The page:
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Life In Berlin: Punk And The Ramones In Berlin

The Ramones Museum holds a special place in Berlin’s musical history. “I was such a big fan before I got into the band” We are speaking with CJ Ramone. “That initial time period of being there was unbelievably awkward, bizarre – to be around the guys on a daily basis and find out intimate details of their lives and it was really strange but it absolutely changed me over the years, completely changed who I was as a person from all my experiences traveling and getting to see all the other...
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Life In Berlin: Punk And The Ramones In Berlin

1 hour ago
Amy Sussman/Getty Images

    

The Ramones Museum holds a special place in Berlin’s musical history.

“I was such a big fan before I got into the band”

We are speaking with CJ Ramone.

Life In Berlin: Cameron Silver

2 hours ago
Joe Scarnici/Getty Images

    

    

As a city, Berlin’s culture is unique from music to art to language to literature.  The aesthetic of its fashion is one of the most vibrant. Cameron Silver, owner of Decades in LA, celebrated guest on many a red carpet, found a few moments to speak about what makes Berlin’s style radiate.

"A city like Berlin has a very distinctive and celebrated street style and I think less of an impact on its formal red carpet moments. Because this is not really a red carpet town. I guess the red carpet is a little bit more free and unexpected."

Governments "must stop pretending the protection of civilians is beyond their power," Amnesty International says in its human rights report for 2014. The group faults the U.S. on a range of issues, from the use of excessive force by police to rights abuses in the name of fighting terrorism.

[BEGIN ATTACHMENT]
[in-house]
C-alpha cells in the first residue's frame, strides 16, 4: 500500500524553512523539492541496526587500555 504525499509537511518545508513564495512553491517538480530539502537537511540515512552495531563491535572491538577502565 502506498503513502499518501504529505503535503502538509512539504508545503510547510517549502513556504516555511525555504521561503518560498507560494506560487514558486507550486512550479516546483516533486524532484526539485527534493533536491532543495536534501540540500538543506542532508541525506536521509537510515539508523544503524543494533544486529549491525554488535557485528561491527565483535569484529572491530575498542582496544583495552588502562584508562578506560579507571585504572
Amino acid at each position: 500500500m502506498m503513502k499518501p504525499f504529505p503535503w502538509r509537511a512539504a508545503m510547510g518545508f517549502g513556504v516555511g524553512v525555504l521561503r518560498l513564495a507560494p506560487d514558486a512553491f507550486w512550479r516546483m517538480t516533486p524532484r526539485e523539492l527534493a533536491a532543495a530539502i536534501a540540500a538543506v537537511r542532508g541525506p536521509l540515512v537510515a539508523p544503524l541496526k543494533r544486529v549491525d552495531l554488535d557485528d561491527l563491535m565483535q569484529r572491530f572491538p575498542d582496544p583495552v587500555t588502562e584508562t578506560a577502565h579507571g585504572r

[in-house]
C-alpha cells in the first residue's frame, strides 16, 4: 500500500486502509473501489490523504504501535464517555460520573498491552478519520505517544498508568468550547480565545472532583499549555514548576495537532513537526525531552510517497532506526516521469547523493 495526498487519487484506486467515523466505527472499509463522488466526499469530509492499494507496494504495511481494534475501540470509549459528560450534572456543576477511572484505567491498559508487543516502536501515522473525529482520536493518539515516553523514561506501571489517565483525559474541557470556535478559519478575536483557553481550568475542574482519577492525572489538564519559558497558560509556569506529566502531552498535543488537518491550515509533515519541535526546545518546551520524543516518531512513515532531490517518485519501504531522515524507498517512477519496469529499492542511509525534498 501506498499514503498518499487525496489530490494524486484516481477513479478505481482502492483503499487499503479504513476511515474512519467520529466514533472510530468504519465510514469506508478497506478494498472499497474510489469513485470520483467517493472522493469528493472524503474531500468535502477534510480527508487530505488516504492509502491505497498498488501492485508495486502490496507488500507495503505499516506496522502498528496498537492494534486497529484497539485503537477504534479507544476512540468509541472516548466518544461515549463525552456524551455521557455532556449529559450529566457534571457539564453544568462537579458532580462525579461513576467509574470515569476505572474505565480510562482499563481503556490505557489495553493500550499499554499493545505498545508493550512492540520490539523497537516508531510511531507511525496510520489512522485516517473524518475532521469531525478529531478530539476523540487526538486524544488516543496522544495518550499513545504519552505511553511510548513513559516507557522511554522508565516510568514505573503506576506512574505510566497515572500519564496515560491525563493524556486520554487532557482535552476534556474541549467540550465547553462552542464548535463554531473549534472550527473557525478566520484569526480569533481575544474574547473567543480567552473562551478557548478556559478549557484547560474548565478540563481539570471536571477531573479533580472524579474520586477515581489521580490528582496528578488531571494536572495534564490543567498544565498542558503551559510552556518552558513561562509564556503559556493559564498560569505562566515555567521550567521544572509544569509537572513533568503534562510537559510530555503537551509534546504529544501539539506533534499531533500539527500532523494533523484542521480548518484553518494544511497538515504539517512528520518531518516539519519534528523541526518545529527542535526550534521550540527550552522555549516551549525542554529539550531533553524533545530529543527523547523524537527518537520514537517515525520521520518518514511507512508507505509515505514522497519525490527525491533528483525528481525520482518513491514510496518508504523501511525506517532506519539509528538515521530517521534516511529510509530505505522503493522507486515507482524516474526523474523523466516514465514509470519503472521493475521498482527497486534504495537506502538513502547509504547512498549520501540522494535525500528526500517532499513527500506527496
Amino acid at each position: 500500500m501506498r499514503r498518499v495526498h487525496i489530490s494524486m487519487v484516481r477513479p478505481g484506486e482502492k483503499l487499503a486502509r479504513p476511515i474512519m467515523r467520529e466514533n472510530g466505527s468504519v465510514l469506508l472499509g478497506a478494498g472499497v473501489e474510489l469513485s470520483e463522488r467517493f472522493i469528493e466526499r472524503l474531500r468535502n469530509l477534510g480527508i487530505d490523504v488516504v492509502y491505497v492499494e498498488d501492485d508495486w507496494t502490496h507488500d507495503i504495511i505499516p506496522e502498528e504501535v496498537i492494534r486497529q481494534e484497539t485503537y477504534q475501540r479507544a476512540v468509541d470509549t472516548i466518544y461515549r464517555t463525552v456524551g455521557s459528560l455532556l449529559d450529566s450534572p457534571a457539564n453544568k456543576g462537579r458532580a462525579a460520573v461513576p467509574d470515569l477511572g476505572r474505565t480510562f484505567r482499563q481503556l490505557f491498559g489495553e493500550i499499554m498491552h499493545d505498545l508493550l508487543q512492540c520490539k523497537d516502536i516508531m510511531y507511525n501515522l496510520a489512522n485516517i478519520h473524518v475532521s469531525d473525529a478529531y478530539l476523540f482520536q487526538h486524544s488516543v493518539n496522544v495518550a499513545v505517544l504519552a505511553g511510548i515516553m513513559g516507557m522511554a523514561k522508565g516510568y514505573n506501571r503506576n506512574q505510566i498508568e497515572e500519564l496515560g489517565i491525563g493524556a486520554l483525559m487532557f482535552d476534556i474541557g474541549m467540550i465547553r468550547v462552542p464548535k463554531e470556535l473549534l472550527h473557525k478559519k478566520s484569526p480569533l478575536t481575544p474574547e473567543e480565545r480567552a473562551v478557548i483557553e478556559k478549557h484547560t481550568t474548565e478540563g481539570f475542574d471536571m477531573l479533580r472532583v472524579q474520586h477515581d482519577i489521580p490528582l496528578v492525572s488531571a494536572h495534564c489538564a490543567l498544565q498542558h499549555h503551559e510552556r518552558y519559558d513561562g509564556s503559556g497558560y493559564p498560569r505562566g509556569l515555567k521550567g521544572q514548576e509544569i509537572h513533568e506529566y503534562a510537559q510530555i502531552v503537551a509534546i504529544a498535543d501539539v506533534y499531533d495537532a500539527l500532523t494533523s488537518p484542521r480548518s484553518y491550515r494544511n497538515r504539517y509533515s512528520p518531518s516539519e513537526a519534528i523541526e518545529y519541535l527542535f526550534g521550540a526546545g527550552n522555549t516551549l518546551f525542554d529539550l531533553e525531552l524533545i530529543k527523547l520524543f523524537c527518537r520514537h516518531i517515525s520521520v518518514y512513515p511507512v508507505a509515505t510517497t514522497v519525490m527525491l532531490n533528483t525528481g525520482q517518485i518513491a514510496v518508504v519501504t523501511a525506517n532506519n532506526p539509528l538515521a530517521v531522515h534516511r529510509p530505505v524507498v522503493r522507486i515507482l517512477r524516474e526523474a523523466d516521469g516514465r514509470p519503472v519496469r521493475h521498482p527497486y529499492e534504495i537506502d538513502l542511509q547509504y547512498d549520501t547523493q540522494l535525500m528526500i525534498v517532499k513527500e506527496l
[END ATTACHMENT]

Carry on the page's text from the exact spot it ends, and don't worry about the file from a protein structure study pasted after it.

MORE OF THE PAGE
"Governments pay lip service to the importance of protecting civilians," Amnesty says. "And yet the world's politicians have miserably failed to protect those in greatest need."

French Foreign Minister Laurent Fabius said this morning on French radio that if separatist troops advanced on the Ukrainian city of Mariupol, that would constitute a new red line.

"I told my counterpart Sergei Lavrov that such a move would mean Russia wants to make a link with Crimea, and that would change everything," said Fabius.

Then he stated that Europe would have to look at slapping new sanctions on Russia.

Life In Berlin: Nastassja Kinski

Feb 24, 2015

 

    

German actress Nastassja Kinski was only 14 when she made her film debut in "Wrong Move". It was the start of a successful collaboration with Wim Wenders, who was awarded an honorary Golden Bear at the recent Berlinale. And although, Kinski has worked with other heavyweight directors, like Polanski and Coppola, she seems to have a special bond with Wim Wenders .

 

"When I was small what I liked about him, he was very quiet and he listened a lot. And if he spoke, you could tell it's the only thing he wants to say."